World leaders have offered condolences and humanitarian aid while international organizations have put response teams on standby to assist Turkey, where more than 1,000 people are feared dead following a magnitude-7.2 earthquake that struck in the eastern part of the country on Sunday (Oct. 23).
At least 217 people are confirmed dead from the earthquake as of early Monday in Turkey. The toll is expected to rise as rescuers work round-the-clock through the rubble in hardest-hit Ecris, a city near the country’s border with Iran and home to approximately 75,000. Sunday’s earthquake is said to be the strongest to have hit Turkey in 10 years.
The United Nations and several of its member states, along with international humanitarian organizations, said they are ready to send aid as needed.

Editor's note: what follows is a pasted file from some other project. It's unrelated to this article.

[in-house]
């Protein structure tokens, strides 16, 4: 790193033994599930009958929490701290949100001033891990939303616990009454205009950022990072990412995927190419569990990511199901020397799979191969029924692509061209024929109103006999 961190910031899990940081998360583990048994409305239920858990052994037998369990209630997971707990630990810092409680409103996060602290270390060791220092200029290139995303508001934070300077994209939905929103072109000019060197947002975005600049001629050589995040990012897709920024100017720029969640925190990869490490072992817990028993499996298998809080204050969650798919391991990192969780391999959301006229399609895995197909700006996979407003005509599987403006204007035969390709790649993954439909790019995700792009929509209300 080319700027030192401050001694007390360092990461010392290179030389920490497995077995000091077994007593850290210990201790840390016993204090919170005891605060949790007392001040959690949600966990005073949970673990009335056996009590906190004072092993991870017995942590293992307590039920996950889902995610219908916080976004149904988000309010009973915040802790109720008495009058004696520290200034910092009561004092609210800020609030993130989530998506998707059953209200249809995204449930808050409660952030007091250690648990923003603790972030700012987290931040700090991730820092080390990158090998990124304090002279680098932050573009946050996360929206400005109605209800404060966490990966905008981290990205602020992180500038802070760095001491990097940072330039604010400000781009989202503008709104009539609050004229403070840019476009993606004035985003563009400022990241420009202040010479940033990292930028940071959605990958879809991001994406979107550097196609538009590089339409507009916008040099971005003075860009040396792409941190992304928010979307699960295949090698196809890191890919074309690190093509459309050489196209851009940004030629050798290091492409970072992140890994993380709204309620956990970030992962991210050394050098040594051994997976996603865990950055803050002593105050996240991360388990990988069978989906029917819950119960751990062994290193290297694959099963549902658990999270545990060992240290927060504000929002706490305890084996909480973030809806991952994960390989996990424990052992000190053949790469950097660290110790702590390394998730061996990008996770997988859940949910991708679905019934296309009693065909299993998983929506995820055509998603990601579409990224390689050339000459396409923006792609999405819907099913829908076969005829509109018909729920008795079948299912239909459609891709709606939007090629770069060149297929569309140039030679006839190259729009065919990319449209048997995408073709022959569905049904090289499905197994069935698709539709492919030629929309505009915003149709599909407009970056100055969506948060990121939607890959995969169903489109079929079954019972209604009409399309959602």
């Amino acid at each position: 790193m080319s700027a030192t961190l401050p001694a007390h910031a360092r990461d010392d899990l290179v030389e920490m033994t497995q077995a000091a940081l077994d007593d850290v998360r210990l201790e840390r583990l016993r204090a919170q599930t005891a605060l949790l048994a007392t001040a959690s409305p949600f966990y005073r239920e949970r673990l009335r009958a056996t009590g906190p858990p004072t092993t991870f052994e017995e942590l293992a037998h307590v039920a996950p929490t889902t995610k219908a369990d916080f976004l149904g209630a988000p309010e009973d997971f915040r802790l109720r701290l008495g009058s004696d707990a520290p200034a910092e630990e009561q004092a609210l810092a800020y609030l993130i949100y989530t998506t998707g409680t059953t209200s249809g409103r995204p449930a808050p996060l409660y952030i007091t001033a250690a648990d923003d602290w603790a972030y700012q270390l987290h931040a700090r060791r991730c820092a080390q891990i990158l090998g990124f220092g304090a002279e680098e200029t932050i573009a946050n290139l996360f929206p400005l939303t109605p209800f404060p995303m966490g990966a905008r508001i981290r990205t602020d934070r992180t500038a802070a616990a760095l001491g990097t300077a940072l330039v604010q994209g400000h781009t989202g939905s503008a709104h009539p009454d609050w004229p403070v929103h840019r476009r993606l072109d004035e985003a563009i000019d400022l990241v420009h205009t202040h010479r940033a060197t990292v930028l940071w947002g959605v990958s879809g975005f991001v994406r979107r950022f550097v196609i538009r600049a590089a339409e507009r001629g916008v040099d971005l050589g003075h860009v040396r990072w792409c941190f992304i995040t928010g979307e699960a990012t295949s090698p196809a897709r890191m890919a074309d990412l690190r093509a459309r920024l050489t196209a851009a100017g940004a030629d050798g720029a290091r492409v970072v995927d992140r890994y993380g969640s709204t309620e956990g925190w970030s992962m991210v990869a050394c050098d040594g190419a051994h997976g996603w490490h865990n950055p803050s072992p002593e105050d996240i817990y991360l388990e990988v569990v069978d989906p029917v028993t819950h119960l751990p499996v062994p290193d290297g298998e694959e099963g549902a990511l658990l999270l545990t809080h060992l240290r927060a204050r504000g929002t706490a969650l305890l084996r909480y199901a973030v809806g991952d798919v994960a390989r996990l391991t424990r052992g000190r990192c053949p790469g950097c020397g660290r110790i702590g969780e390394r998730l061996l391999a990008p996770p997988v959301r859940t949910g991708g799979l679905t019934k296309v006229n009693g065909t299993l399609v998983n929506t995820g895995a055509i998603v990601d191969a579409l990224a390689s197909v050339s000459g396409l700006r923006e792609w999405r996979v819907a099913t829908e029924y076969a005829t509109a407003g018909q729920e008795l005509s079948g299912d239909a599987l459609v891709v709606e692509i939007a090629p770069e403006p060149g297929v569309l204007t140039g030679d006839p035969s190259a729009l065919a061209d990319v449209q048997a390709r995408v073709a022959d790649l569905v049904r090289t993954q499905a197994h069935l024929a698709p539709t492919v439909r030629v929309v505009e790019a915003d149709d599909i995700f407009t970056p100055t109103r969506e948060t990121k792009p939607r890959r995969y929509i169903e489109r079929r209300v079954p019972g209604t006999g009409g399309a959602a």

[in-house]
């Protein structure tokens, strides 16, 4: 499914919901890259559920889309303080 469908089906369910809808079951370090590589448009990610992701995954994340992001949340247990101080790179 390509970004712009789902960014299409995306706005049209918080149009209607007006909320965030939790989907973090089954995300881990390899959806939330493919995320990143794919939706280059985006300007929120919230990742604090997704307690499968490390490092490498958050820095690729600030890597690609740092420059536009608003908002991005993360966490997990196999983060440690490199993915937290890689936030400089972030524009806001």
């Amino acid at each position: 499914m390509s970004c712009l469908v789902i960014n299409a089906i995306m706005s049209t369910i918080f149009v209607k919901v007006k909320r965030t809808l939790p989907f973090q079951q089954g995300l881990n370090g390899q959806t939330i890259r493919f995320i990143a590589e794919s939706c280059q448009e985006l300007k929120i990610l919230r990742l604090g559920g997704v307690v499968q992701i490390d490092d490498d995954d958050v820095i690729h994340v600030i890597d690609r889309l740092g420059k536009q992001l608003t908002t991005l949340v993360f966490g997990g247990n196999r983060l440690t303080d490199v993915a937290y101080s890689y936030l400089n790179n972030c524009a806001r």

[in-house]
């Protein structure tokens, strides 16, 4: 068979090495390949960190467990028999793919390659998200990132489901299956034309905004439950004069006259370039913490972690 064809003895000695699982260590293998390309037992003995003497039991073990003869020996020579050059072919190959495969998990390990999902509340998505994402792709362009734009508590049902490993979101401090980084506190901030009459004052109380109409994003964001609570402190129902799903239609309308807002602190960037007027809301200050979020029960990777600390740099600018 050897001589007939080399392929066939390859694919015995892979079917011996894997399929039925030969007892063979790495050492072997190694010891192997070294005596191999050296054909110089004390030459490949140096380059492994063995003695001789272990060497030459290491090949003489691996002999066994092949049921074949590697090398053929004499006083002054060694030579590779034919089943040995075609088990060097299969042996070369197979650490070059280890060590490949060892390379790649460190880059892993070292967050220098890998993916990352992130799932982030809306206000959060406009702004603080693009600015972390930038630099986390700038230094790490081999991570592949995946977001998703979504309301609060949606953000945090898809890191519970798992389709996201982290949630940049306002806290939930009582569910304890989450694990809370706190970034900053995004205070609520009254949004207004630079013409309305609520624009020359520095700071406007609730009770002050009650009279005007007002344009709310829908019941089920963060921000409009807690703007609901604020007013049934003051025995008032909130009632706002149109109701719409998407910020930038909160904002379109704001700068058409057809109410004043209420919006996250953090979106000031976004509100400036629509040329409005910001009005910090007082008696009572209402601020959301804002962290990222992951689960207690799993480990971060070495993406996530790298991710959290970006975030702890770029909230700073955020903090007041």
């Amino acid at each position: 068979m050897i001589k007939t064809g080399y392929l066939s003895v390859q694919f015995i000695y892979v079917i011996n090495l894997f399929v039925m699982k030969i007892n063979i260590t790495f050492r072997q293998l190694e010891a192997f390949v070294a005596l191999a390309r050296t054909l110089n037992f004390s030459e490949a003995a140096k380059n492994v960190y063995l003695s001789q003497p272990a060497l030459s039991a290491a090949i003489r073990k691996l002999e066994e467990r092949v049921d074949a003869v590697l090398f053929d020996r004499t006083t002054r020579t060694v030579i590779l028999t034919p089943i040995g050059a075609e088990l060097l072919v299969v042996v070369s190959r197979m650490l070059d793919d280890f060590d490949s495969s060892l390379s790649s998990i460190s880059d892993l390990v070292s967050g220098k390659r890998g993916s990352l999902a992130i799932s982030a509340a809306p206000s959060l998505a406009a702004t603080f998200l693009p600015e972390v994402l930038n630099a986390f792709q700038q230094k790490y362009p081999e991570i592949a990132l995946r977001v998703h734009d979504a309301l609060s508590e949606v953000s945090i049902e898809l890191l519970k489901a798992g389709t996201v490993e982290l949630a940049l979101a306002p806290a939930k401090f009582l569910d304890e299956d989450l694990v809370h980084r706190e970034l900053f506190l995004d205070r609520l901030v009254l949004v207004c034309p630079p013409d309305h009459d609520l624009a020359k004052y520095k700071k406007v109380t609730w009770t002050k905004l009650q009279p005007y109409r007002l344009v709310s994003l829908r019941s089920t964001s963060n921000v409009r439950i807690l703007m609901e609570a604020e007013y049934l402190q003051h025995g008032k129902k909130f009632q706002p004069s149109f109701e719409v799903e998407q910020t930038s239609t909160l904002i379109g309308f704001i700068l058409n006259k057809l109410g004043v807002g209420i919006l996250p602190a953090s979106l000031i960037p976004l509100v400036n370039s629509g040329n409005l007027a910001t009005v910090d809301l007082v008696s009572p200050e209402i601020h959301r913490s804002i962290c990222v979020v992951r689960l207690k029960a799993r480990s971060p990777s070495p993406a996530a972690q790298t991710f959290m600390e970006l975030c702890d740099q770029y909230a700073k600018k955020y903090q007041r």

The International Medical Corps, meanwhile, said it has deployed a team in the Turkish capital city of Ankara to monitor the situation in the quake-hit eastern region and assess how the group can assist in the response.
U.N. Secretary-General Ban Ki-moon and leaders of the United States, Canada, and the European Union have offered condolences to those affected by the disaster, pledging to provide aid if requested by the Turkish government.
The Turkish government has yet to formally request humanitarian or technical assistance and has so far declined all offers of assistance, Reuters says, citing a statement from a Turkish foreign ministry official.
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